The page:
Constantly needing to watch kids can take an extreme toll on parents’ mental health, many of whom struggle to find additional time to adequately care for themselves or other children they may have, said Raquel Quezada, secretary of the Massachusetts Developmental Disabilities Council and board member of the Disability Law Center, which provides legal advocacy on disability issues.
“We do what we can, but it’s a struggle every day, and there’s not enough reprieve,” she said. “Some days it’s waiting for the whole day for someone else to come and take over just to take a shower.”
As the mother of four Black sons, two of whom are autistic, Cynthia Laine is also concerned about interactions with law enforcement and racial profiling. Her 11-year-old son, Luke, she said, frequently wandered to a neighbor’s house when they first moved to Fitchburg last year. The neighbors called the police multiple times.
While she understands her neighbors’ discomfort, Laine said she explained her son’s diagnosis to the family and was shocked to learn that, when they called the police again, they gave a description of a much bigger person and said he was vandalizing, which she said was not true.
“They said he was 6-foot-something and 170 pounds,” said Laine, founder and executive director of the Black Autism Coalition, which supports Black and brown families of children with autism. “My son is an 11-year-old boy, he’s not even 5 feet tall yet.”
She encourages families she works with and those that listen to her weekly Facebook Live in Haitian Creole to register their children with the local police department and work to make them comfortable with law enforcement, given that kids with autism are much more likely to interact with law enforcement during their lifetimes. For her, that included introducing her son to police officers, having him sit in a police car, and taking him to the station.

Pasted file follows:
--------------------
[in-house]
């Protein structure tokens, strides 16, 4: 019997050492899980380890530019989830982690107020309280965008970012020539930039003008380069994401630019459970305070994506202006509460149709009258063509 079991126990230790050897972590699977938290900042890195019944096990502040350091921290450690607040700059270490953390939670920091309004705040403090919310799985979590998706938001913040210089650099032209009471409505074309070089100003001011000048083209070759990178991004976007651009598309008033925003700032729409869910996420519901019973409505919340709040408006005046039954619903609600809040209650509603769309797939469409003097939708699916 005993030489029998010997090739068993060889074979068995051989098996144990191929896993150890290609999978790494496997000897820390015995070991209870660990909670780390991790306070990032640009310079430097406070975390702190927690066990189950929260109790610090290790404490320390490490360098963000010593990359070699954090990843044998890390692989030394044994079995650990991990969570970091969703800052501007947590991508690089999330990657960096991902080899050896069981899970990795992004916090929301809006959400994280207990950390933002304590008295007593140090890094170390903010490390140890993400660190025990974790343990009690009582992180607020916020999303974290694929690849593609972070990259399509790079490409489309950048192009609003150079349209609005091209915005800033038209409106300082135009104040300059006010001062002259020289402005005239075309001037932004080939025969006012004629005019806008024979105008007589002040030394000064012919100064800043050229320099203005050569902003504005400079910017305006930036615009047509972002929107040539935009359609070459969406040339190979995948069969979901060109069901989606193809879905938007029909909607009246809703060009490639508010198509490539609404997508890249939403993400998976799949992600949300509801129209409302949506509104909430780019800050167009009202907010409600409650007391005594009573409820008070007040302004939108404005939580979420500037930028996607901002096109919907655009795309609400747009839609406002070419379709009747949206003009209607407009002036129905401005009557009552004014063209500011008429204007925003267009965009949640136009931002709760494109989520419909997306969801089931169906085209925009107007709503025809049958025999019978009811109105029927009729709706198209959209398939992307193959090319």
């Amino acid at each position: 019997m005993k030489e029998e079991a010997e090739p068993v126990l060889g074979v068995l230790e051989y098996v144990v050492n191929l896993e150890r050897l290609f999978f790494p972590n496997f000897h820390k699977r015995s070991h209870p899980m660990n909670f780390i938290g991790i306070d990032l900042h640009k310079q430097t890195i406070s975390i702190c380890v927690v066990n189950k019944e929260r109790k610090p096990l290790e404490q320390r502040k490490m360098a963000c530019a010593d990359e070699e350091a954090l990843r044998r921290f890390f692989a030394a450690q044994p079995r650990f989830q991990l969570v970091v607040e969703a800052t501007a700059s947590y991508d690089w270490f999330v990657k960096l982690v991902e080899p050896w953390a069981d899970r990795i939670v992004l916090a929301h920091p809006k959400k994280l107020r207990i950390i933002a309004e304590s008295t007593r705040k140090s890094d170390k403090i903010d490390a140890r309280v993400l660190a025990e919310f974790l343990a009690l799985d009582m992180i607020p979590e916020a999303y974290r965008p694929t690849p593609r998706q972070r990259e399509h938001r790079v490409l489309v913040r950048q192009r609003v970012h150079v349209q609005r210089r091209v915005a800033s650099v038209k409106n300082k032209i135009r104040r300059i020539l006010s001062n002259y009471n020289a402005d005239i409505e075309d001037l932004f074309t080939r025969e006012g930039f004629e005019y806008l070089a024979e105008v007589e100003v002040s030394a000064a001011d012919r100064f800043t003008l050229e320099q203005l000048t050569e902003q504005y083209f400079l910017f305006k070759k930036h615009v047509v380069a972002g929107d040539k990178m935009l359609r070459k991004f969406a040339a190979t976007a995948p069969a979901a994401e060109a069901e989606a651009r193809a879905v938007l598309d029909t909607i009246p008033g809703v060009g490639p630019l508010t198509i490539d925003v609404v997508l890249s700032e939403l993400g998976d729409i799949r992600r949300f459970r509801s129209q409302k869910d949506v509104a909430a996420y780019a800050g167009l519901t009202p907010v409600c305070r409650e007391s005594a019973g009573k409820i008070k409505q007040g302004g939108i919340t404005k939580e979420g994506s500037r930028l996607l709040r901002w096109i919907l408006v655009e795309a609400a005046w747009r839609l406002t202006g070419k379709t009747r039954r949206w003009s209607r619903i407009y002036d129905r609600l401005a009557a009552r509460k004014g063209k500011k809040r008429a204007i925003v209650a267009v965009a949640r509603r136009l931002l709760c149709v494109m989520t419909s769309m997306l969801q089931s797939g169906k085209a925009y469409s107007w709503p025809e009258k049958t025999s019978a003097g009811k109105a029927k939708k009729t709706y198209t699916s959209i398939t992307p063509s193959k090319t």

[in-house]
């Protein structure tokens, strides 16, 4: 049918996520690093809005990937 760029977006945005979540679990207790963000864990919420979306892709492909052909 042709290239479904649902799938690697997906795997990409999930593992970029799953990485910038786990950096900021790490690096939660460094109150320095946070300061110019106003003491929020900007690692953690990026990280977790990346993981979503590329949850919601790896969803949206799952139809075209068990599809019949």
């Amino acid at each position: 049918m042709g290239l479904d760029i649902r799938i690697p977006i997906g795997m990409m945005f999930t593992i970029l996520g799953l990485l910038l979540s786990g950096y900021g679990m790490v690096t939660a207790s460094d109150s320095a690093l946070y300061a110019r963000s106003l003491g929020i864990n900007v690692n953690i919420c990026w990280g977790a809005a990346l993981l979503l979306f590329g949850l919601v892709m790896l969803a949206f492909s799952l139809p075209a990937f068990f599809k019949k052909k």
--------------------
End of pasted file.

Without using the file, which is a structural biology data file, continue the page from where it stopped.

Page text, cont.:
There’s also a need for more adaptive swim lessons for autistic children in lower-income and diverse communities, said Laine, who plans to work with her local YMCA to bring on instructors qualified to work with children with autism. Geography and cost can often be a barrier to swim education for low-income and marginalized communities.
Tracking devices are a crucial tool that can help parents keep children safe. But many parents aren’t aware of them, and they can be expensive, said Asha Abdullahi, founder and executive director of the Somali Parents Advocacy Center For Education, a nonprofit dedicated to empowering Somali parents to better advocate for children with disabilities. While some types of insurance cover trackers, the lengthy process of getting coverage can be difficult to navigate, especially without tailored support, said Abdullahi.
Many parents are unaware that eloping is widespread. They end up blaming themselves if their child wanders off and for not knowing to ask for help or not feeling comfortable doing so, said Dr. Marilyn Augustyn, a developmental-behavioral pediatrician at Boston Medical Center and director of the division of developmental and behavioral pediatrics at Boston University Chobanian & Avedisian School of Medicine.
“After 30 years, the thing that most surprises me is how many parents feel like they’re the only ones this happens to, and they’re doing a bad job. Neither is true,” she said.